Here is a quick and easy way to look at it:
- 1 Day: A rushed trip. Choose between Historic Rome monuments and Vatican City.
- 2 Days: Quick view of Rome highlights, and some of the Vatican. Colosseum, Forum & Pantheon on the first day and Vatican Museum and St. Peter's on the second day.
- 3 Days: Get a feel for Rome beyond the attractions. Explore the monuments, go on a walking tour, and visit outstanding sights in the Vatican City. 3 days in Rome is just about the right time.
- 4 Days: Rome and Vatican highlights + some off the beaten path experiences
- 5 Days: Leisurely visit of Rome and Vatican + some off the beaten path experiences + a day trip outside Rome.
Rome in 4 buckets each requiring a day
I would think off a visit to Rome in four different buckets. Each bucket should take one day of your time.
The first day of your Rome visit is the historic center; it has all of the big attractions that Rome is famous for – the Colosseum, the Roman forum, the Palatine hill, The Pantheon and so many more famous attractions. Visiting the historic center of Rome will definitely take you an entire day and sometimes visitors take even longer.
The second entire day off your visit in Rome will be at the Vatican city. The Vatican city is much more than St. Peter’s Basilica and the Sistine Chapel. Each attraction off the Vatican city needs enough number of hours to properly visit. For example the Vatican museums themselves have so many rooms full of treasures collected by the Popes over the centuries. And then you have St. Peter’s where depending on whether you are climbing the dome or not, you can either be done in an hour or take a few hours to complete the entire building.
Outside the historic centre
A third day is certainly justified for Rome to visit the parts outside the historic centre of the city. The Catacombs, the Appian Way, the old aqueducts that brought water into the city, the Janiculum, and other nooks and crannies in the less visited districts of Rome on it tremendously rich place to visit. There are many interesting offbeat things to see and do in Rome.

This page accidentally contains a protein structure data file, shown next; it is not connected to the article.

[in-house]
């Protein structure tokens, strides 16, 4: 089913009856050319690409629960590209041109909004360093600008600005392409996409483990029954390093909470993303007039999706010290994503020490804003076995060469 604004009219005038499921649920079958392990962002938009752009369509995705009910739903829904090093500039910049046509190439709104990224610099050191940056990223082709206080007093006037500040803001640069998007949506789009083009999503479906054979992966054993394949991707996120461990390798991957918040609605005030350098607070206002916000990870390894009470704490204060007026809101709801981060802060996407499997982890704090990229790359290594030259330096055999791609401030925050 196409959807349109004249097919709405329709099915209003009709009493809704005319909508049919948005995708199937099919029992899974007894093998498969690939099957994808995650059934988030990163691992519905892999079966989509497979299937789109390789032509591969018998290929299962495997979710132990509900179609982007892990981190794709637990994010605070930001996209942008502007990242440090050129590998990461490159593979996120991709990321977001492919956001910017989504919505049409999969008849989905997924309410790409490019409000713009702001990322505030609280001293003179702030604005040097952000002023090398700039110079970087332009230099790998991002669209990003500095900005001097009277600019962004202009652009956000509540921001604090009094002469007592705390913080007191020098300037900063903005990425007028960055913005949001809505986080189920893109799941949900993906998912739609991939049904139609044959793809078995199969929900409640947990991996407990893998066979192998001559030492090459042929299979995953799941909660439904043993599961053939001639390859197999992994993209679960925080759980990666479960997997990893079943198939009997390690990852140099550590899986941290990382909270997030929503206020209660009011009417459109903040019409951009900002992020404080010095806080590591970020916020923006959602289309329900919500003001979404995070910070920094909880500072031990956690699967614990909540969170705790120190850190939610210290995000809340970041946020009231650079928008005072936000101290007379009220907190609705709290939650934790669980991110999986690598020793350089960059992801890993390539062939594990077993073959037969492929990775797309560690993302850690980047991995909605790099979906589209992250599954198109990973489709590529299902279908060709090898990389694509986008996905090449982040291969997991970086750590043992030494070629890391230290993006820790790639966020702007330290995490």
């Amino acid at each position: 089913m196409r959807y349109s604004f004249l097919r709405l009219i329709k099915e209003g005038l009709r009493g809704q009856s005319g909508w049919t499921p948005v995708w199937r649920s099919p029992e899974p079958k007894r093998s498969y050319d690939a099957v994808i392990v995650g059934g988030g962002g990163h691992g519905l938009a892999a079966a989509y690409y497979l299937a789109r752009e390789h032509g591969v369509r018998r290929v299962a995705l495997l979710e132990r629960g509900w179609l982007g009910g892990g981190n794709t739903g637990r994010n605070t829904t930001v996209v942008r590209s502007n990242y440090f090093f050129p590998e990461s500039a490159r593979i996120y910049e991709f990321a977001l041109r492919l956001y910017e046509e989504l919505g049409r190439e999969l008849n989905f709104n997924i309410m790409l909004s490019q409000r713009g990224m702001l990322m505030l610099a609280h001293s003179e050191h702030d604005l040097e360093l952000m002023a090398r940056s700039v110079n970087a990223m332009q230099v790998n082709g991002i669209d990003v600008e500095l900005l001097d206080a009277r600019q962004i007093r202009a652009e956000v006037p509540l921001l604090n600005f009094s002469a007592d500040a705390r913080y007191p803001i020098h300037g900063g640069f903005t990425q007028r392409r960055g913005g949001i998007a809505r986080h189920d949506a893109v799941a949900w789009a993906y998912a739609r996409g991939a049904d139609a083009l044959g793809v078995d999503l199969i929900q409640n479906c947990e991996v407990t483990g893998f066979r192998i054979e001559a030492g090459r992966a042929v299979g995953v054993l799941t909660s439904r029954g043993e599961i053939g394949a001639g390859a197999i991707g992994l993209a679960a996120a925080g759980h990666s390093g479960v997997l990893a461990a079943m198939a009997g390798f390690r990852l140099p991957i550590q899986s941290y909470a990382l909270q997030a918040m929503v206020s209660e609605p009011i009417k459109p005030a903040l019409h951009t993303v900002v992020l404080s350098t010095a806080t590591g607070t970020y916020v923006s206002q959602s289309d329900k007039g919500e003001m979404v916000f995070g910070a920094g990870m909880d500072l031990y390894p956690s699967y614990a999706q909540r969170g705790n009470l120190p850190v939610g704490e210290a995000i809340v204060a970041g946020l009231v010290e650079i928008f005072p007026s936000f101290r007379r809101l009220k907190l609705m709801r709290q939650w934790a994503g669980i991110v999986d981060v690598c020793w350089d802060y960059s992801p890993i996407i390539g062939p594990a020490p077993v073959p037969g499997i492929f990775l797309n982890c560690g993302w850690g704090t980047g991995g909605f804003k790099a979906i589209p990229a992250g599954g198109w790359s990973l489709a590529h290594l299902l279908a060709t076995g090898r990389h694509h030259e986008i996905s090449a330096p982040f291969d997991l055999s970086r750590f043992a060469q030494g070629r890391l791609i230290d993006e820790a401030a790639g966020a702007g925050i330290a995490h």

Day trip from Rome
No visit to Rome is complete without a daytrip to the surrounding countryside. Italy has an amazing network of train and road systems that can take you long distances in a very short duration. My favorite day trip from Rome is to Orvieto. You can spend an entire day in Orvieto. In fact there is enough reason to recommend more than one day trip from home so that you can get a sense of the culture of the countryside in addition to the culture of the city itself.
Things to do in Rome
1 day in Rome
The Vatican Museums and the monuments of ancient Rome are must-sees but it is just not possible to pack them in a day. You are better off picking either Vatican City or Roman monuments rather than trying to do both. My recommended one day itinerary will only include Lungotevere, Trevi Fountain, Pantheon and a rushed visit to Roman Forum and the Coliseum.
2 days in Rome
You are being very ambitious to plan a trip to see Rome in just two days. However, if that is all you have, allocate the first day for the highlights of Rome and the second day to the Vatican City .
Some attractions are open till late. There is a night tour of Colosseum that comes highly recommended and on summer Fridays the Vatican museums are open in the evenings. If you plan carefully and pre-book most attractions, you might be able to fit in one or two more attractions.
3 Days in Rome
If you can afford 3 full days in Rome, then I'd say yes it's just about enough to get a feel for the place, and take in some of the local character...the sights and sounds beyond the tourist trail of Rome.
What to see in Rome in 3 days?
Day one: Colosseum, Forum, Pantheon, Trevi Fountain
Day two: Vatican City (Vatican Museums, Sistine Chapel, and St. Peter's Basilica)
Day three: In the morning head to Appian Way, and in the evening visit Borghese Gallery and the gardens.
4 days in Rome
If this is your first visit to Rome, I suggest four full days. With four days you will have enough time to spread out your itinerary and not rush through all the attractions. After taking in all the key highlights, you can add an offbeat experience.
5 days in Rome
There is so much to see and do in Rome: ruins, architecture, museums, churches, beautiful fountains, amazing cuisine. Five days in Rome is perfect as Rome is a city best enjoyed when you have time to relax and just take in the ambiance.
If you are staying for 5 days in Rome, add a short day trip around Rome.
Tips for planning your Rome Visit
Irrespective of how many days you plan to stay in Rome, you will find following tips useful
- Reserve tickets to Borghese Gallery, colosseum underground tour and the Vatican Museums ahead of time online to avoid long lines.
- If you intend to visit many attractions and use public transport extensively, consider buying Roma Pass. However, my assessment is that Roma Pass is not useful for an average tourist.
- From the airport to the hotel, Leonardo express is most convenient. The slower FR1 or the Terravision bus costs less but take more time. The local city bus costs €1.50 but takes more than 100 minutes to reach the city center.